Review of Madame Ritter-Bondy’s Recital at the Athenaeum Hall, October 1893

The review notice on page six of The Glasgow Herald, on Wednesday the 4th of October, reads:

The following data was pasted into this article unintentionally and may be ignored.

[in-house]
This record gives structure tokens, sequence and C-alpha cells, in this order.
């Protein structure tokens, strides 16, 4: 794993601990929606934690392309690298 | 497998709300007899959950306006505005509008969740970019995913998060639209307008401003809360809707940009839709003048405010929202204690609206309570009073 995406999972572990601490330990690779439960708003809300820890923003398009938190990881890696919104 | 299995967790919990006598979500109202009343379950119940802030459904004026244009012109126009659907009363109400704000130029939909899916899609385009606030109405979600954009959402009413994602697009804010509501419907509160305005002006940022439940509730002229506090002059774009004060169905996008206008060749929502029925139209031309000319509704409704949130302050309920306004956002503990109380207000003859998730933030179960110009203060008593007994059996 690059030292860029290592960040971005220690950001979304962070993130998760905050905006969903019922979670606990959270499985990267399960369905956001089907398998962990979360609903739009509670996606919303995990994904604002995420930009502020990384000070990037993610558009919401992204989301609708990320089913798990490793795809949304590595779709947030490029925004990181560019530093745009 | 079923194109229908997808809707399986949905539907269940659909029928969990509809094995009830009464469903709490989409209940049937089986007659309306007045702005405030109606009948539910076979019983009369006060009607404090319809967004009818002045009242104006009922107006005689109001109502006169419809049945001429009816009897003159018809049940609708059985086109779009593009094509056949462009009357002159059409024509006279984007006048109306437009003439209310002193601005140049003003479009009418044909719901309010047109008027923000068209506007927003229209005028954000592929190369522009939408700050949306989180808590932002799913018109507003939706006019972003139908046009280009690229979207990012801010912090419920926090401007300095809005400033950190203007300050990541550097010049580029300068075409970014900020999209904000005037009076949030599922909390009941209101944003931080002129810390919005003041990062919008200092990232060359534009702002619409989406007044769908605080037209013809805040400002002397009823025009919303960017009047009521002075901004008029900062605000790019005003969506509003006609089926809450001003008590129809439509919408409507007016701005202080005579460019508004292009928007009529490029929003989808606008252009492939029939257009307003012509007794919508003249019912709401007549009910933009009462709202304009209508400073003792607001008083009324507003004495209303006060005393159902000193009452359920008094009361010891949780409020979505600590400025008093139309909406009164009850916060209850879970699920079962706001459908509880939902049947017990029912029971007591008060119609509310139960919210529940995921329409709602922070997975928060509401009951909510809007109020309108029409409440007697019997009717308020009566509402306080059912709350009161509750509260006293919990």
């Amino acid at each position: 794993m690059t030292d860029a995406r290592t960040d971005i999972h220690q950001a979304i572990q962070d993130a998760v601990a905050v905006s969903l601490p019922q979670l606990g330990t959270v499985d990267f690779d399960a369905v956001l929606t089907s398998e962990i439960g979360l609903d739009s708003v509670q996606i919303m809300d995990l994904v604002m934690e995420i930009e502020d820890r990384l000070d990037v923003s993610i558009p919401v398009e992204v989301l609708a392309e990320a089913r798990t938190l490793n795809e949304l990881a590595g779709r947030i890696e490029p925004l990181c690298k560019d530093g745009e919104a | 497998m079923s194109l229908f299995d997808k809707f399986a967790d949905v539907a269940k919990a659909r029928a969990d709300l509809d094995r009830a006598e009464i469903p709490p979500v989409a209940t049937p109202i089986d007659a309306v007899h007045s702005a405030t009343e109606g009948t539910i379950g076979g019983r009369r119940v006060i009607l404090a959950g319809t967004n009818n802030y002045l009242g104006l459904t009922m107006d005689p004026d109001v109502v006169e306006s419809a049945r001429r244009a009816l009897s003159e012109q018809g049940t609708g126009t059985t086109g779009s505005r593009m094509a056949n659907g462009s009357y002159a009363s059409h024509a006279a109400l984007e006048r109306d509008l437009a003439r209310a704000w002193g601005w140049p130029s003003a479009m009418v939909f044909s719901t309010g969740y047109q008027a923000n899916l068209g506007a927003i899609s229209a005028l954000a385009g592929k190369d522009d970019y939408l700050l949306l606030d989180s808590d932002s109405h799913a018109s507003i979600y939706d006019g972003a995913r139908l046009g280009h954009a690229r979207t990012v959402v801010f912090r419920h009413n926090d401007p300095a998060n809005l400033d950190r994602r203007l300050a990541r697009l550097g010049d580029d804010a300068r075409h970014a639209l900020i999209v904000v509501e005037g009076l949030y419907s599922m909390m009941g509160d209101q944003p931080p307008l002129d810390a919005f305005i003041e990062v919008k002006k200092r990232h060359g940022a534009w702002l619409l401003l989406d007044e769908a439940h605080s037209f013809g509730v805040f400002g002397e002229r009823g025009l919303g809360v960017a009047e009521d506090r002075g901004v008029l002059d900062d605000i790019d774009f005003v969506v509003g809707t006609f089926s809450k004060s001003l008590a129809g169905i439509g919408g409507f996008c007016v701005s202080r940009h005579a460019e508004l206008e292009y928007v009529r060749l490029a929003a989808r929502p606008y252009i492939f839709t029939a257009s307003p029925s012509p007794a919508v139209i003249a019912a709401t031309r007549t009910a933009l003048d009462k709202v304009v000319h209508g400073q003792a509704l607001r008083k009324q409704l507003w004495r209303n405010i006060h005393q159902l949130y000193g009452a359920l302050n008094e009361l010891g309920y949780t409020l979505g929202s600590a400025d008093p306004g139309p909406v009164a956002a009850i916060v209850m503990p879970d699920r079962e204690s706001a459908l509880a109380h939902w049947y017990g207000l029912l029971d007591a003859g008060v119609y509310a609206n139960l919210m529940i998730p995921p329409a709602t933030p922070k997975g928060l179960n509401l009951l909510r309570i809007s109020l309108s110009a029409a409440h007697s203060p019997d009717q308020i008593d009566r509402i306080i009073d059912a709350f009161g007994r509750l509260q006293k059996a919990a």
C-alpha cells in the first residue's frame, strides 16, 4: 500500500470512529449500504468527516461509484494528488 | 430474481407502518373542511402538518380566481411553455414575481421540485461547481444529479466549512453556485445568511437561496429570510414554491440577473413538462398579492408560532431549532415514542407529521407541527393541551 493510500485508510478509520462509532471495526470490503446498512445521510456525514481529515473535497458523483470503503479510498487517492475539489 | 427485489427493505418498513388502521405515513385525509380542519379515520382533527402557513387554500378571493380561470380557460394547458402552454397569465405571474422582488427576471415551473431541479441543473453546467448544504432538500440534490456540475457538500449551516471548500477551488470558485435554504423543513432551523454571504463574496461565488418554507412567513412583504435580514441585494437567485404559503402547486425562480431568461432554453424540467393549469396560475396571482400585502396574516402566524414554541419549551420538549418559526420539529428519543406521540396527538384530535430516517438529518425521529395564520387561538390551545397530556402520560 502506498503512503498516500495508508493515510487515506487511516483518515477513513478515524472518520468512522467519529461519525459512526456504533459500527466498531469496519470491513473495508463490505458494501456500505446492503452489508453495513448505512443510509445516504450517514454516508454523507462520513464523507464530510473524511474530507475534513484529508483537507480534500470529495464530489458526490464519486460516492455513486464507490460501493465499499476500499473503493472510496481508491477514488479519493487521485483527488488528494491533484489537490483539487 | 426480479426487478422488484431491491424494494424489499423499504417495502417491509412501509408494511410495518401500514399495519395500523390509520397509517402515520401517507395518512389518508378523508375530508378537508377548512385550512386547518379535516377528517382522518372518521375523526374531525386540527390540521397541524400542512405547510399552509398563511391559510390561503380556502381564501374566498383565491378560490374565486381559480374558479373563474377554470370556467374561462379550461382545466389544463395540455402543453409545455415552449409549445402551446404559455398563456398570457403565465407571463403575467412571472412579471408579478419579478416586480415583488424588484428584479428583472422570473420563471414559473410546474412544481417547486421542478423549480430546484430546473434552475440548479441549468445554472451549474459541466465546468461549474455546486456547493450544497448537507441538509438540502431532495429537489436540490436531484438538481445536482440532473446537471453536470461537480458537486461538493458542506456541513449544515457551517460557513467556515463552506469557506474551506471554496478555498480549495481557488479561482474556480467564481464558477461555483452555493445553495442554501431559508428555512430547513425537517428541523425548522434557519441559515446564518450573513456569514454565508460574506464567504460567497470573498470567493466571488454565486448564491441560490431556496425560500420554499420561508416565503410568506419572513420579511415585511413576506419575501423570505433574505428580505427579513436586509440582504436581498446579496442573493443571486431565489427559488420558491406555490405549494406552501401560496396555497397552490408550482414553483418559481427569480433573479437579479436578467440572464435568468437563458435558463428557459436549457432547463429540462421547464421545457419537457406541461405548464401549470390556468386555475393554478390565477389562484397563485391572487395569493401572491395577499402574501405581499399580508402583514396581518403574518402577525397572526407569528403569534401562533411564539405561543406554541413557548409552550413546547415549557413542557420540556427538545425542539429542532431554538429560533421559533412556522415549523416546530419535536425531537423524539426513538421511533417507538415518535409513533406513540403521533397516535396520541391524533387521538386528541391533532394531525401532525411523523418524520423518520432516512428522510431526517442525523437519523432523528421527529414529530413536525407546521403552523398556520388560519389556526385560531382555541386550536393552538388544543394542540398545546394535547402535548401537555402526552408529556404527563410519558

“MADAME RITTER-BONDY’S RECITAL. – The re-appearance on the concert platform of so genuine an artiste as Madame Ritter-Bondy is ever welcome, and her concert last evening was additionally interesting from the fact that she introduced to the public for the first time her daughter Miss Ida in the capacity of a pianist and her son Mr Camillo, a violinist. The smallness of the audience was a little discouraging to the debutantes; nevertheless they performed their task with enthusiasm, and created a favourable impression. Miss Ida first played along with Madame Ritter-Bondy an improvisation of Reinecke over the gavotte by Gluck for two pianos. One did not expect the young artiste to exhibit the matured breadth of tone of her mother, but the executants were entirely in sympathy with the spirit of the music, and, what is of first importance, Miss Ida’s technique was not at fault. Her next contribution was Chopin’s Ballade in F Minor, the last of the famous four. Sadness is the theme of the musical poem, and the pianist, although not quite realising all that the music expresses, showed herself an apt student of the Polish composer. She worked up a considerable degree of feeling, and finished the coda excellently. Neatness and deftness of fingering, with sweetness of tone, are her chief characteristics. The violinist, who is a pupil of Dr Joachim, has a solid style. His intonation was almost faultless, and he manipulated his bow with confidence. He gave a performance of the well-known Romance in F Major of Beethoven, which he executed with intelligence, promising greater things in the future. Madame Ritter-Bondy’s chief contribution was Beethoven’s Sonata in E Flat Major, Op. 31, in which her high interpretive power and rare executive ability were conspicuous. The programme also included Beethoven’s Sonata for Piano and Violin, Op. 12, No. 1, and several minor pieces from the great masters. The audience was warmly appreciative.”